NEW YORK CITY (WABC) -- New York Assembly member Linda Rosenthal, D-Manhattan, is announcing new legislation in response to mounting concerns about the safety of urban slaughterhouses amid the coronavirus pandemic and reports that early cases of the virus were connected to a wet market in Wuhan, China.
Her legislation also follows a recent report by 7 On Your Side Investigates about repeated violations at several of the roughly 80 live animal markets in New York City and protests by animal rights groups.
A state law already bans new live animal markets from opening within 1,500 feet of a residence for health and safety reasons, but preexisting markets have been allowed to remain in operation.
The bill calls for the immediate closure of those state-licensed live animal markets and for the establishment of a task force to evaluate the markets' future.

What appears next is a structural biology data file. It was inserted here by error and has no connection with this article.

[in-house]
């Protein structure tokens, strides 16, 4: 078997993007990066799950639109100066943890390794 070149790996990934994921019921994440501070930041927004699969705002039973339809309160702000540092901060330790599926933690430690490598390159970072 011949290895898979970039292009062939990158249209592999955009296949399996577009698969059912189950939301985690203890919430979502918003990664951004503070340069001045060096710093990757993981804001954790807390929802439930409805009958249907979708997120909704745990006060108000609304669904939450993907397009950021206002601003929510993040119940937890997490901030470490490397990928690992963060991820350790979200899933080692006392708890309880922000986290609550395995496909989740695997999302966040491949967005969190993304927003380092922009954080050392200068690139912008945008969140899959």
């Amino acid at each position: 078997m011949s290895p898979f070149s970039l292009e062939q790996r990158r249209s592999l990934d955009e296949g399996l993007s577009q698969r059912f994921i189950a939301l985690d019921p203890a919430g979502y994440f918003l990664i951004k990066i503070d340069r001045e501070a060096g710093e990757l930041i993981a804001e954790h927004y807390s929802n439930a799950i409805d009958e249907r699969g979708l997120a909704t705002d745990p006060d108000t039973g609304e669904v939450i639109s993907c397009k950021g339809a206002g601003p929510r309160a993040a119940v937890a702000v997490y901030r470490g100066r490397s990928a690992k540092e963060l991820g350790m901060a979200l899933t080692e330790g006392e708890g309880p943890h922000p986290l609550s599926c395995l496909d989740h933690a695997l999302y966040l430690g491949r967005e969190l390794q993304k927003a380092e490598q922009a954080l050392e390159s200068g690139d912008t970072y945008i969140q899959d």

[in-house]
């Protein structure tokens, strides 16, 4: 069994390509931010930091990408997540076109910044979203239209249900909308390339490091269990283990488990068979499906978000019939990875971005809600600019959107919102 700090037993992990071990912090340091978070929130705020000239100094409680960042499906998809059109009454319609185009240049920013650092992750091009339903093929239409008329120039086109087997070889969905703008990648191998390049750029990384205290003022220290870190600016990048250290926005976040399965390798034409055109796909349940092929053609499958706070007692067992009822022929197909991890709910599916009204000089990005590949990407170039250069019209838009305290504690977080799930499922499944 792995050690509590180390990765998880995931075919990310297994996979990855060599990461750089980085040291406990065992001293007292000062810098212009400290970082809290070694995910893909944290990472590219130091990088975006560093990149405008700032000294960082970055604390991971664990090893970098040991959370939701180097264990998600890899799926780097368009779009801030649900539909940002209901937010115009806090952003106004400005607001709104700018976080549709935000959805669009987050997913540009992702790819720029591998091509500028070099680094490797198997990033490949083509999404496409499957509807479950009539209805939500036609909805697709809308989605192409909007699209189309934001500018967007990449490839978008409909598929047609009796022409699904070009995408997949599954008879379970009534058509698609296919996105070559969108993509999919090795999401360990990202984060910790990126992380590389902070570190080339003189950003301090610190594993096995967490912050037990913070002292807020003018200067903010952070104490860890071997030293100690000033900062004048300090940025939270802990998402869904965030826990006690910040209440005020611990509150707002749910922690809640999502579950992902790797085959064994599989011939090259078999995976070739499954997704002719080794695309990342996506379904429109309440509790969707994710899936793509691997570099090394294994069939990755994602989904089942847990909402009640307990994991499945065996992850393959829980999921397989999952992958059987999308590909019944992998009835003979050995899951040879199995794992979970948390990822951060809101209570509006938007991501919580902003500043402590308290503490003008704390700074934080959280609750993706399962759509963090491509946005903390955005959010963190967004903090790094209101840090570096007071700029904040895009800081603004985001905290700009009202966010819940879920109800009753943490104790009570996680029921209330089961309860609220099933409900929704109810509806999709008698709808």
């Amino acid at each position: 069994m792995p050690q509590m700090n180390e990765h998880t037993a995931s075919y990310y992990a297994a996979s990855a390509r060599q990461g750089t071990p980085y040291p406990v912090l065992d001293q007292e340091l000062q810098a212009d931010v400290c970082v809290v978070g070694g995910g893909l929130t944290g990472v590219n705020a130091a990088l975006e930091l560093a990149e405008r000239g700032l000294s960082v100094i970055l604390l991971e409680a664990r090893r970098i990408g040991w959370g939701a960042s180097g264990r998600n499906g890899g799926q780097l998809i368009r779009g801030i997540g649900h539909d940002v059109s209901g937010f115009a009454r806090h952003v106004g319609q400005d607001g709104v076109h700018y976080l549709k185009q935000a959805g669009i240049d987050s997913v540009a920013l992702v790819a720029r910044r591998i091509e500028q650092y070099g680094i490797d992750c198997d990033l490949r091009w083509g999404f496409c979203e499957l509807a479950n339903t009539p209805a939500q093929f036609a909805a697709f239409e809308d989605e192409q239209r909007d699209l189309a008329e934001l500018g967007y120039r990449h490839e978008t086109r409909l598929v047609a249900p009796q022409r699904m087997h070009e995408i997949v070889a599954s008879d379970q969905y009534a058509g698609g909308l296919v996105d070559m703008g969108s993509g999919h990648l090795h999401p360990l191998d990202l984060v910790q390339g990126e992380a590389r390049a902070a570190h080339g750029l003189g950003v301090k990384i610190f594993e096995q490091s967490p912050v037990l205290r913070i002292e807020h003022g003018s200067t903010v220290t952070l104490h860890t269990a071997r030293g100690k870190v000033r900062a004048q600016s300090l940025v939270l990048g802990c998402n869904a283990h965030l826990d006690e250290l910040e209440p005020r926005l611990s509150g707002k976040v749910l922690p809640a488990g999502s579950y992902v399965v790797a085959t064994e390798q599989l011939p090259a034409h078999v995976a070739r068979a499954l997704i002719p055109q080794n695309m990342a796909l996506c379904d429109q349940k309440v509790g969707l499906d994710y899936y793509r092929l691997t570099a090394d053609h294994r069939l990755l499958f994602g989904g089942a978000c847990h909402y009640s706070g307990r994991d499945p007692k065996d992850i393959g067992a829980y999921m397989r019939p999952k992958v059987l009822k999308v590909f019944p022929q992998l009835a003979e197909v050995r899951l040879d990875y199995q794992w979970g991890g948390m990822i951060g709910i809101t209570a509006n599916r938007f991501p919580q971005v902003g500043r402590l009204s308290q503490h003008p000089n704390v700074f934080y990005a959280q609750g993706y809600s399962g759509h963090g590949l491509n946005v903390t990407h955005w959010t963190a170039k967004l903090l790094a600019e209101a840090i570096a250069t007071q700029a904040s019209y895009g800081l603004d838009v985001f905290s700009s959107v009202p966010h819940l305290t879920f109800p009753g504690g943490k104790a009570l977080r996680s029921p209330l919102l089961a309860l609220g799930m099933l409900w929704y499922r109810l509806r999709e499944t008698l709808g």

Rosenthal said the task force would be composed of experts in public health, agriculture, and animal welfare and also include appointed state representatives.
The task force would evaluate whether to reopen the markets under stricter regulation and increased enforcement or leave them closed altogether.
"It's too great a danger to have these markets that have been shown through inspection records and hidden camera investigations to be filthy. It's not safe. It's not safe," Rosenthal said. "And in this COVID-19 period, we know diseases jump from animals to humans, especially when species are mixed and that is the state at a lot of these markets."
The legislation would not impact larger USDA licensed facilities in the state that often supply meat and poultry to grocery stores and other large buyers, and according to Rosenthal, are held to stricter standards.
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